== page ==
Meet the Maker: Stuart and Estee
This post marks the first of our ‘Meet the Maker’ series where we interview industry professionals to gain an insight into the type of work they do and some of their favourite things.
We would like to introduce our first guests - power couple, new parents to baby Mimi and directors of Austin Bloom: Stu and Estee Austin.
Without further ado, let’s jump into the questions!
Hi Stu and Estee! Our first question is - how many years have you both worked in the industry?
S: I’ve worked as a designer for a while but I’ve worked in the flower industry since 2012 when we first started the pop up in Balhannah on the side of the road of a local café in the hills called The White House.
E: Well when I started I wouldn’t call myself a florist. Initially it was an extension of the retail and visual arts training I had done, kind of a side hobby, but I can’t tell you exactly why I entered the floristry industry. I didn’t have any prior learning at other florists and I didn’t really understand what florists did but I liked the idea – little did I know what it entailed!
S: Yeah, we started the pop up in 2012 but it wasn’t until the end of 2014 where we decided to seriously pursue a future in the floristry industry and opened the first Austin Bloom shop in Balhannah.
E: During those 2 years, I spent time gaining skills under my belt, dabbling with wedding flowers and doing projects for friends and people that liked what we did at the pop up. I would say I was very inspired by a friend of mine, Annabel Kerslake from Fete Magazine who encouraged me to start my business. We had worked together at Balhannah by Design (now called Living By Design) doing visual merchandising.
What life events led you to flowers?
E: My journey to flowers started from my experience in glass and graphic design where I had my own glass jewellery business and studied a visual arts degree at university. I was so inspired by graphic designers, sculptors and glass makers especially, but glass design was not something I felt I could see myself doing long term. My dream was to be a world famous graphic designer as I loved the marketing and sales side of advertising but I wasn’t technical enough to tackle the computer work so I realised I would never quench my ambition in that way. When I met my partner Stuart, I found his technical mind complemented my creative mind and that balance helped us tackle projects together as a team.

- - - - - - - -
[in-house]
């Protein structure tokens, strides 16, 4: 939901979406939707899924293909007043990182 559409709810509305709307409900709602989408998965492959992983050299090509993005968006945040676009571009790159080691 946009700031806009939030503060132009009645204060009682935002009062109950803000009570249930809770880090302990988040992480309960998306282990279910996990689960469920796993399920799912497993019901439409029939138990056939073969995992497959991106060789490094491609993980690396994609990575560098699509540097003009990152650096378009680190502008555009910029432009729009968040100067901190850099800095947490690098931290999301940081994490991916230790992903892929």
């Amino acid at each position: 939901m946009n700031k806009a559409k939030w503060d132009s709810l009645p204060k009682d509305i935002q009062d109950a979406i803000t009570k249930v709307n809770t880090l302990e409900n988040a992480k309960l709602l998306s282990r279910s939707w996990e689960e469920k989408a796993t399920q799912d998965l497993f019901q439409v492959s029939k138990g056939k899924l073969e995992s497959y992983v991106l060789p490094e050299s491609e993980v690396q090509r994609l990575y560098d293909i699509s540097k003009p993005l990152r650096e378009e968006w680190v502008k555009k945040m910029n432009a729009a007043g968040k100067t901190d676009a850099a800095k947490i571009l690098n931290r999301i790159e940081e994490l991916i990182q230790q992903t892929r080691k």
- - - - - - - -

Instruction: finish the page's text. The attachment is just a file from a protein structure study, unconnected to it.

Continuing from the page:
S: For me, it probably starts from our block in the hills in Verdun which was populated with beautiful natives and I was doing horticulture at the time so I was very interested in flowers. But I think I have always been drawn to flowers, even when I was studying illustration and creating artwork, I found myself painting flowers so I think there has always been a strong connection.
E: I agree - I think that the progress of my design career into floristry just came naturally. Going back to my childhood, flowers were omnipresent. We had a property in Strathalbyn filled with beautiful flowers. My dad was very passionate about the garden and we would go for daily walks marvelling at the almond blossom trees and incredible roses. But the turning point for me was when I walked into a beautiful florist in Sydney called Grandiflora in 2013 and I said to Stu that we needed a shop of our own like that one. That sparked inspiration for me and set me on a path to study and research florists in Melbourne and Sydney about what could be achieved artistically and sculpturally with flowers.
What inspired you to both start Austin Bloom?